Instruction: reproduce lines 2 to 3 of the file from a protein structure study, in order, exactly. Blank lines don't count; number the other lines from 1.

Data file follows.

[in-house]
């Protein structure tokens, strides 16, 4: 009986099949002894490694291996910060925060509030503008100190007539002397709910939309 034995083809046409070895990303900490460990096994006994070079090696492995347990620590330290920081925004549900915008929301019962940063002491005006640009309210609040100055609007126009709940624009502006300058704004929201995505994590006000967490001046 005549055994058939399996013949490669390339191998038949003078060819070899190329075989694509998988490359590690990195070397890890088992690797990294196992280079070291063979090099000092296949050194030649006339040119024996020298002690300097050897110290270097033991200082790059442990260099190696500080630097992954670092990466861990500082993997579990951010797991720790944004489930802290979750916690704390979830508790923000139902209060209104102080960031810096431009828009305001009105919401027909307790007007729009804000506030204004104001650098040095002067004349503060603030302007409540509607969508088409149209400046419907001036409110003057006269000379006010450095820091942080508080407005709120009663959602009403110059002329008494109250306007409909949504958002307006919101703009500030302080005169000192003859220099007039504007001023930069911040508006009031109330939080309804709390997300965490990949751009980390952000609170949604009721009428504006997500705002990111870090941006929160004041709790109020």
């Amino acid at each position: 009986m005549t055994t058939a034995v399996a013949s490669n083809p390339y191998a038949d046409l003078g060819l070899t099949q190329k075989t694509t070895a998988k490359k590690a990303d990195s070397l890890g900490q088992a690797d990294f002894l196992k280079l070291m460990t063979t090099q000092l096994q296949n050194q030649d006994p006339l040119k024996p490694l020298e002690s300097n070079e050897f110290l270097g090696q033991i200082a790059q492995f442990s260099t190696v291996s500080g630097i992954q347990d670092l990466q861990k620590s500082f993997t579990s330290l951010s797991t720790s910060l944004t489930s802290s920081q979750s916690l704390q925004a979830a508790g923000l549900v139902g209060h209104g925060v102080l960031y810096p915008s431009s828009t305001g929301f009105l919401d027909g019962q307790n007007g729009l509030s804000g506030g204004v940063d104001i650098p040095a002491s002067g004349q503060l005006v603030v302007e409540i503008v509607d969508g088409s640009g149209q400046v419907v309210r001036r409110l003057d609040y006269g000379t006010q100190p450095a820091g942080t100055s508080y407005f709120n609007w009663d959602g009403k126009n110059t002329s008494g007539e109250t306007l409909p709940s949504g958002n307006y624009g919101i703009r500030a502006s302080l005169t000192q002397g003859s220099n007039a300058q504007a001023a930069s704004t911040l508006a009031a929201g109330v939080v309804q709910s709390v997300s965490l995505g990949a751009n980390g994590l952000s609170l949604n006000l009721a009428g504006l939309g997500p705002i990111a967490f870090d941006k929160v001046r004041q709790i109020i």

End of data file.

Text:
């Protein structure tokens, strides 16, 4: 009986099949002894490694291996910060925060509030503008100190007539002397709910939309 034995083809046409070895990303900490460990096994006994070079090696492995347990620590330290920081925004549900915008929301019962940063002491005006640009309210609040100055609007126009709940624009502006300058704004929201995505994590006000967490001046 005549055994058939399996013949490669390339191998038949003078060819070899190329075989694509998988490359590690990195070397890890088992690797990294196992280079070291063979090099000092296949050194030649006339040119024996020298002690300097050897110290270097033991200082790059442990260099190696500080630097992954670092990466861990500082993997579990951010797991720790944004489930802290979750916690704390979830508790923000139902209060209104102080960031810096431009828009305001009105919401027909307790007007729009804000506030204004104001650098040095002067004349503060603030302007409540509607969508088409149209400046419907001036409110003057006269000379006010450095820091942080508080407005709120009663959602009403110059002329008494109250306007409909949504958002307006919101703009500030302080005169000192003859220099007039504007001023930069911040508006009031109330939080309804709390997300965490990949751009980390952000609170949604009721009428504006997500705002990111870090941006929160004041709790109020």
């Amino acid at each position: 009986m005549t055994t058939a034995v399996a013949s490669n083809p390339y191998a038949d046409l003078g060819l070899t099949q190329k075989t694509t070895a998988k490359k590690a990303d990195s070397l890890g900490q088992a690797d990294f002894l196992k280079l070291m460990t063979t090099q000092l096994q296949n050194q030649d006994p006339l040119k024996p490694l020298e002690s300097n070079e050897f110290l270097g090696q033991i200082a790059q492995f442990s260099t190696v291996s500080g630097i992954q347990d670092l990466q861990k620590s500082f993997t579990s330290l951010s797991t720790s910060l944004t489930s802290s920081q979750s916690l704390q925004a979830a508790g923000l549900v139902g209060h209104g925060v102080l960031y810096p915008s431009s828009t305001g929301f009105l919401d027909g019962q307790n007007g729009l509030s804000g506030g204004v940063d104001i650098p040095a002491s002067g004349q503060l005006v603030v302007e409540i503008v509607d969508g088409s640009g149209q400046v419907v309210r001036r409110l003057d609040y006269g000379t006010q100190p450095a820091g942080t100055s508080y407005f709120n609007w009663d959602g009403k126009n110059t002329s008494g007539e109250t306007l409909p709940s949504g958002n307006y624009g919101i703009r500030a502006s302080l005169t000192q002397g003859s220099n007039a300058q504007a001023a930069s704004t911040l508006a009031a929201g109330v939080v309804q709910s709390v997300s965490l995505g990949a751009n980390g994590l952000s609170l949604n006000l009721a009428g504006l939309g997500p705002i990111a967490f870090d941006k929160v001046r004041q709790i109020i």